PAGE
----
Like a journey into the heart of darkness, Ignatius Reilly’s bus trip to Baton Rouge stands as a literary tribute to the differences between the capital city and New Orleans. For years, people have taken that story from “A Confederacy of Dunces” as reality, as tangible as Ignatius’ statue on Canal Street.
If the two cities have any future, it’s together — not separate.
That is the fundamental insight of the journey that nearly 200 Louisiana leaders took to Orlando and Tampa, the Florida cities that have worked hard on regional approaches to growth.
We welcome the efforts of the Southeast Super-Region Committee to bring from its Florida trip practical ideas that can further link New Orleans and Baton Rouge.
GNO Inc. President Michael Hecht said the Super-Region Committee will codify the “action items” identified by the group Tuesday and take the lead on moving those plans forward.
“I think we’ve had some really big ideas to hear about and think about and a lot to go home to do,” said Marty Mayer of Covington, co-chairman of the Super-Region Committee.
There is a great deal to do, and a lot of it is because of parochialism in leadership.
In the private sector, we think society is well ahead of government.
When hurricanes Katrina and Rita hit in 2005, the displacements highlighted economic ties that many don’t think of in ordinary times.
Companies in each city are dependent on customers in the other, and educational and research institutions — LSU and Tulane, even — are collaborators more than many might think.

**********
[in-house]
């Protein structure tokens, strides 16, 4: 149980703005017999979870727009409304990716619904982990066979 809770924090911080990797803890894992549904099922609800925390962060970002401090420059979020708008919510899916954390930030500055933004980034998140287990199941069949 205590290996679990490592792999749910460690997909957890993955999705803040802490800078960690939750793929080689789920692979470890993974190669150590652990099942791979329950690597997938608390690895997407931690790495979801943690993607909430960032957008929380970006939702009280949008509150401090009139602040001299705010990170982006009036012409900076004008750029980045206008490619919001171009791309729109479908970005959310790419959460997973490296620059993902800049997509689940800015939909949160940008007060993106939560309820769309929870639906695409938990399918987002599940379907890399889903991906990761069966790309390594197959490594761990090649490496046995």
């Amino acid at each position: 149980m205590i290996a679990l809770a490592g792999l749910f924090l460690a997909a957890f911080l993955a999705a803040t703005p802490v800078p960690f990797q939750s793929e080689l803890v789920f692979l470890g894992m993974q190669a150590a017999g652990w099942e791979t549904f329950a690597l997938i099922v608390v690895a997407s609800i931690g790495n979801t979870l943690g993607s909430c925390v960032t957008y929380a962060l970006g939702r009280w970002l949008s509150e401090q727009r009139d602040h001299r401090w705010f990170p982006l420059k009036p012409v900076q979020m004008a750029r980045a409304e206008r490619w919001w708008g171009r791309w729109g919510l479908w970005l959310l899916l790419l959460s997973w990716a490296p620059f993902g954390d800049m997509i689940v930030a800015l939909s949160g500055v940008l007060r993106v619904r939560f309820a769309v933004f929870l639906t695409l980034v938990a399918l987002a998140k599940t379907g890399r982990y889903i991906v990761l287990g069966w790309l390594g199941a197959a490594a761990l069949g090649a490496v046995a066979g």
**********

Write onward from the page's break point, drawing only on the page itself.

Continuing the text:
“The purpose of this is not to leave these ideas here,” Mayer said of the Florida trip.
We heartily agree, and look forward to a list, but we predict — having seen in past years the lessons from other cities visited by delegations organized by the Baton Rouge Area Chamber — that the manifestations of parochialism will be easy enough to spot.
It is more than a matter of how things are done, but whether the cities and the state will step up to challenges.
Look at transportation issues alone.
The Florida cities have invested heavily in public transit in ways that are foreign to Louisiana’s car-culture government agencies. A commuter bus link was spurned by the Louisiana Department of Transportation and Development this year; a stimulus grant for commuter rail was rejected in 2009 by the same short-sightedness.
One of the chairmen of the Super-Region Committee is Elizabeth “Boo” Thomas, of Baton Rouge, who led a comprehensive planning effort after Katrina. That plan for southeastern Louisiana included a lot of the issues discussed in Florida, but it never gained traction with policymakers. The pigeonholes of government are where visionary plans go to die.
We hope the energy manifested in Tampa and Orlando will drive an action plan instead of another exercise in good intentions.